Hold Fast

Now I would remind you, brothers, of the gospel I preached to you, which you received, in which you stand, and by which you are being saved, if you hold fast to the word I preached to you--unless you believed in vain. (1 Corinthians 15:1-2, ESV)

Location: Cochrane, Alberta, Canada

Thursday, October 27, 2005

So Sad, Yet So True

I've commented many times to friends and family about how amazed I am that modern Christians don't have any sense of their history as a church. It boggles my mind that most professing Christians don't know what sets them apart from Mormons, or why the Reformation happened, or even what it means to be "congregational" as opposed to "presbyterian" or "Methodist" as opposed to Calvinist.

We live in a fast-food culture with a fatally low attention span. That's why history is so neglected in schools - and why we wind up repeating the same lessons over and over. Anyone who doubts my point needs only look at the history of warfare in the twentieth century alone - we needed two world wars to get the message that war is a bad thing, and even still we armed ourselves to the teeth with nuclear weapons and prepared to do it again for the rest of the century. Or, how about genocide? Take the Armenian genocide by the Turks, followed by the Holocaust, followed by the slaughter of Cambodians by Pol Pot, followed by the Rwandan genocide, and now the growing Darfur crisis in Sudan.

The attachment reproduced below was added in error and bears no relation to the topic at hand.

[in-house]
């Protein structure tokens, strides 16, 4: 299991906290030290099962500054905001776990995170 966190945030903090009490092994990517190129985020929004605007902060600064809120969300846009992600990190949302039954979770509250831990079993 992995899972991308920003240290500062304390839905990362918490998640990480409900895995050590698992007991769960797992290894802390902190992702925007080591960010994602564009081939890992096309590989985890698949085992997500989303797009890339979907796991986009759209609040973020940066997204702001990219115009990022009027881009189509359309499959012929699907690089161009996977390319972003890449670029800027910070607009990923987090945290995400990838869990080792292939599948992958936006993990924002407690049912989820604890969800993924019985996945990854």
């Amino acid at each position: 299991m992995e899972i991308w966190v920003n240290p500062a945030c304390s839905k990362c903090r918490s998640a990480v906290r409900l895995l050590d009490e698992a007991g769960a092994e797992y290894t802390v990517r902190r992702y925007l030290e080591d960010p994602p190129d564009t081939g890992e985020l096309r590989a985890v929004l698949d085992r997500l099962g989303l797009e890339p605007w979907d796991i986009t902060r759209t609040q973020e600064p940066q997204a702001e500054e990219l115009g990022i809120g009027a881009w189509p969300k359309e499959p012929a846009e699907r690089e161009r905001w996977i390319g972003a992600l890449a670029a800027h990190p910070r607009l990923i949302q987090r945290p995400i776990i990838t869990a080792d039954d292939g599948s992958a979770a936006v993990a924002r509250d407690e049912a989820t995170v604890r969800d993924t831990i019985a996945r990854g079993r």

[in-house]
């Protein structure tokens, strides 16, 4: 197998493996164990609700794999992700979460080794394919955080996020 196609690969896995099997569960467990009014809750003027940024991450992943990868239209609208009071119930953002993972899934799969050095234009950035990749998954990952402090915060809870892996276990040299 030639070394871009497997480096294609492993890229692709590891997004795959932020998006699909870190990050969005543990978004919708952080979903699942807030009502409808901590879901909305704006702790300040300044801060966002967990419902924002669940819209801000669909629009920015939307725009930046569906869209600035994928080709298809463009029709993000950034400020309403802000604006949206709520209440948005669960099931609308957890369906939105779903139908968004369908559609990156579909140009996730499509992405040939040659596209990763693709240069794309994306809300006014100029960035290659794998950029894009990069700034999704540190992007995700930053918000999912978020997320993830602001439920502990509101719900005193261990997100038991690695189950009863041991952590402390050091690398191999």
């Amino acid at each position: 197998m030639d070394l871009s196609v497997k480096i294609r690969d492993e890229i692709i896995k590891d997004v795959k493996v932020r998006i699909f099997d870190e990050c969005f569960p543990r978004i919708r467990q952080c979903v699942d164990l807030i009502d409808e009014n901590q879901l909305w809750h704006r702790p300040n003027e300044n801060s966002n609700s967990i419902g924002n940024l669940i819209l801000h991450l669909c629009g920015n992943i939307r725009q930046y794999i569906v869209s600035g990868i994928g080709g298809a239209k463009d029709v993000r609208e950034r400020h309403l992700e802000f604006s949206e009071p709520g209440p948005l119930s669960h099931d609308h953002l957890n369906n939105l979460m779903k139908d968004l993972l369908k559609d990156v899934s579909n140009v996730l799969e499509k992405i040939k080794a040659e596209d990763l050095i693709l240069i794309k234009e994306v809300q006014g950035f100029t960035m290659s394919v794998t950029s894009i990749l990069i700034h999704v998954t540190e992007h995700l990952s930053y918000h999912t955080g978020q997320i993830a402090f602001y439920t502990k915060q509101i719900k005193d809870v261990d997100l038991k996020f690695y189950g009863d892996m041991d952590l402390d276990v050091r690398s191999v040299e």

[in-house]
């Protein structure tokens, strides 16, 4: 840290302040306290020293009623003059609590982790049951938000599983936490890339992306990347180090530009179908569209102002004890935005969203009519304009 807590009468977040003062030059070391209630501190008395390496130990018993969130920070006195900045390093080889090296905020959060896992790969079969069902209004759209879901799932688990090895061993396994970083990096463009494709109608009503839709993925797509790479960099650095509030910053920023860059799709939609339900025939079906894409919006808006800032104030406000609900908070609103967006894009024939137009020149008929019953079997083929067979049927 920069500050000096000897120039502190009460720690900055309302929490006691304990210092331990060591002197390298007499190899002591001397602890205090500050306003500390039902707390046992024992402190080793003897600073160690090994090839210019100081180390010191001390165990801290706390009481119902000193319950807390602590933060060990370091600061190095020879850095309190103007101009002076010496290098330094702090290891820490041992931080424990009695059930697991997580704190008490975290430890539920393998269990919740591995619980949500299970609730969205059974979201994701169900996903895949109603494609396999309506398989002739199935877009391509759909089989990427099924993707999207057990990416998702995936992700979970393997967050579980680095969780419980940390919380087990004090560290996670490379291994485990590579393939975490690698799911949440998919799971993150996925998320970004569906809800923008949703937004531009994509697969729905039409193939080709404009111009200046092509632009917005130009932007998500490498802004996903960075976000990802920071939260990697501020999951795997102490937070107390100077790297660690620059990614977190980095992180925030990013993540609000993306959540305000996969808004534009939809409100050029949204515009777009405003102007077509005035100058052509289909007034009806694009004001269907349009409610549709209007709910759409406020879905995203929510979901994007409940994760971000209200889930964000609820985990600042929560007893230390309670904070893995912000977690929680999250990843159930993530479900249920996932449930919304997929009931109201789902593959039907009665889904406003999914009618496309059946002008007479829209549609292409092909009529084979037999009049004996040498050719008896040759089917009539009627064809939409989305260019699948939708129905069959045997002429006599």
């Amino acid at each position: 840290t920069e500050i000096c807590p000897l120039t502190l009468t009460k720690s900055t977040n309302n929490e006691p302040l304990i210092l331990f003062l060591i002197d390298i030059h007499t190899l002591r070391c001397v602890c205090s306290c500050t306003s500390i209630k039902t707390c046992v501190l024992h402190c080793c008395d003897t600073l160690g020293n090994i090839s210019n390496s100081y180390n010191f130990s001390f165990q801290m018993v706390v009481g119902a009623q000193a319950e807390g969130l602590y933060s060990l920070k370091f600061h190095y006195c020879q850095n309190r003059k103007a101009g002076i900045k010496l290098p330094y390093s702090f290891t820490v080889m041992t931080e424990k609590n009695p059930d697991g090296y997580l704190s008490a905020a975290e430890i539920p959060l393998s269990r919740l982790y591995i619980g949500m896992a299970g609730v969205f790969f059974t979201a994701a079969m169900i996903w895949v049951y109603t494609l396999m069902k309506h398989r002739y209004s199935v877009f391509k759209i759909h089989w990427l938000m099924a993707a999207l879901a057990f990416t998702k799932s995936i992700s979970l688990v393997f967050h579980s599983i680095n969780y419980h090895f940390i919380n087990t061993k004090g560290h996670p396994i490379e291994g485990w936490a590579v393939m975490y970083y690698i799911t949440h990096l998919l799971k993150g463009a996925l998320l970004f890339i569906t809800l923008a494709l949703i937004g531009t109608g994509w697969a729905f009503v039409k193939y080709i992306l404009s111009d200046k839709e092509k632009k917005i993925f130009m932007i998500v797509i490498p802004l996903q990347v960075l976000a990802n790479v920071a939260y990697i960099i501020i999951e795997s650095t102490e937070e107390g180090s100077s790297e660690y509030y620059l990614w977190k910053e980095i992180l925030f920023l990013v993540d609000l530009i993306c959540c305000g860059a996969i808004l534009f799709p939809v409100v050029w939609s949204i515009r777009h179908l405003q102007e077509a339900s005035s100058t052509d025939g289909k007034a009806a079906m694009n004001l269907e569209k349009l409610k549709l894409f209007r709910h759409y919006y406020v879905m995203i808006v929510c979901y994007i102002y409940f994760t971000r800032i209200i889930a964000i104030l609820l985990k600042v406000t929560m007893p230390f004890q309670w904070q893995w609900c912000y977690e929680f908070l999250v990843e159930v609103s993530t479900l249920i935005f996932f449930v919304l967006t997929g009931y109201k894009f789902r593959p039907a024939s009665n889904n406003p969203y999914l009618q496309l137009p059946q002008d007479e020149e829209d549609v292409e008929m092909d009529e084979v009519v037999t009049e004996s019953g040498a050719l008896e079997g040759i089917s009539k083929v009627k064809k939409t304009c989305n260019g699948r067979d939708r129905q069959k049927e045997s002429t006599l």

In the modern church, it's the same problem. We wind up facing the same heresies and attacks on the faith over and over, because Christians don't think church history and theology is important. Examples include the Da Vinci Code (renewed paganism and Gnosticism), Oneness Pentecostalism (renewed Sabellianism), the Jehovah's Witnesses (the new Arians), and the Latter-Rain / New Apostles movement (the old Marcionite heresy).

This lack of attention to church history translates into an unspoken, unacknowledged assumption that Pentecost was just a few years ago - obviously, because to most Christians church history basically started in the fifties (that's where we left those boring old hymns behind!) How many professing Christians today know what Martin Luther did that touched off the Reformation? How many know why it happened at all? How many know how we got our Bible in the first place? How many know why there's an Eastern Orthodox Church, and why it's different than Catholics and Protestants?

Here's a particularly blatant example - a quote by "sammac" in response to a post at Tim Challies' blog (it's an excellent blog, by the way - check it out sometime!):

I was talking with a Southern Baptist the other day who thought that his denomination had been started by John the Baptist and that the early church used the King James translation of the Bible. When I mentioned the Crusades he thought I was talking about Billy Graham. This is a guy who fixes very complex electronic equipment. He isn't stupid at all, just ignorant.

Enough said. Guys - don't let that be you!


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